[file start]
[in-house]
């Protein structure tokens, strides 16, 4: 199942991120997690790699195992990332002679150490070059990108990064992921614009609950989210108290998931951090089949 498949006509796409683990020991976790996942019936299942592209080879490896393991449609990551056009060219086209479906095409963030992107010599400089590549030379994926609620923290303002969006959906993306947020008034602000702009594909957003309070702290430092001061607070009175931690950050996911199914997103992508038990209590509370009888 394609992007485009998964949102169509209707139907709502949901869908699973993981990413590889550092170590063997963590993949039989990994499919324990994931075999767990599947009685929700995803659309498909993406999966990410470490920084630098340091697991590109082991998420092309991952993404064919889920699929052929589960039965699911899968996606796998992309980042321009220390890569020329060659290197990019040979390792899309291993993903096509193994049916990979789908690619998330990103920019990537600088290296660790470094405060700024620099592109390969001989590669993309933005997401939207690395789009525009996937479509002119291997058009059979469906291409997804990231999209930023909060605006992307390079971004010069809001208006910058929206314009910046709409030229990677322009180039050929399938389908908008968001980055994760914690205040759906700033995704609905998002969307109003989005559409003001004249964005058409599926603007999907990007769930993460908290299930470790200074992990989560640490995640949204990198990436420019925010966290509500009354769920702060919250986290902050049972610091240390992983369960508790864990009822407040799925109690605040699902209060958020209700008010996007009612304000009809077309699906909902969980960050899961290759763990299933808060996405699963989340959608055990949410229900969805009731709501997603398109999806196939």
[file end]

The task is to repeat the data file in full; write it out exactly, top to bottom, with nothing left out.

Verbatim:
[in-house]
């Protein structure tokens, strides 16, 4: 199942991120997690790699195992990332002679150490070059990108990064992921614009609950989210108290998931951090089949 498949006509796409683990020991976790996942019936299942592209080879490896393991449609990551056009060219086209479906095409963030992107010599400089590549030379994926609620923290303002969006959906993306947020008034602000702009594909957003309070702290430092001061607070009175931690950050996911199914997103992508038990209590509370009888 394609992007485009998964949102169509209707139907709502949901869908699973993981990413590889550092170590063997963590993949039989990994499919324990994931075999767990599947009685929700995803659309498909993406999966990410470490920084630098340091697991590109082991998420092309991952993404064919889920699929052929589960039965699911899968996606796998992309980042321009220390890569020329060659290197990019040979390792899309291993993903096509193994049916990979789908690619998330990103920019990537600088290296660790470094405060700024620099592109390969001989590669993309933005997401939207690395789009525009996937479509002119291997058009059979469906291409997804990231999209930023909060605006992307390079971004010069809001208006910058929206314009910046709409030229990677322009180039050929399938389908908008968001980055994760914690205040759906700033995704609905998002969307109003989005559409003001004249964005058409599926603007999907990007769930993460908290299930470790200074992990989560640490995640949204990198990436420019925010966290509500009354769920702060919250986290902050049972610091240390992983369960508790864990009822407040799925109690605040699902209060958020209700008010996007009612304000009809077309699906909902969980960050899961290759763990299933808060996405699963989340959608055990949410229900969805009731709501997603398109999806196939």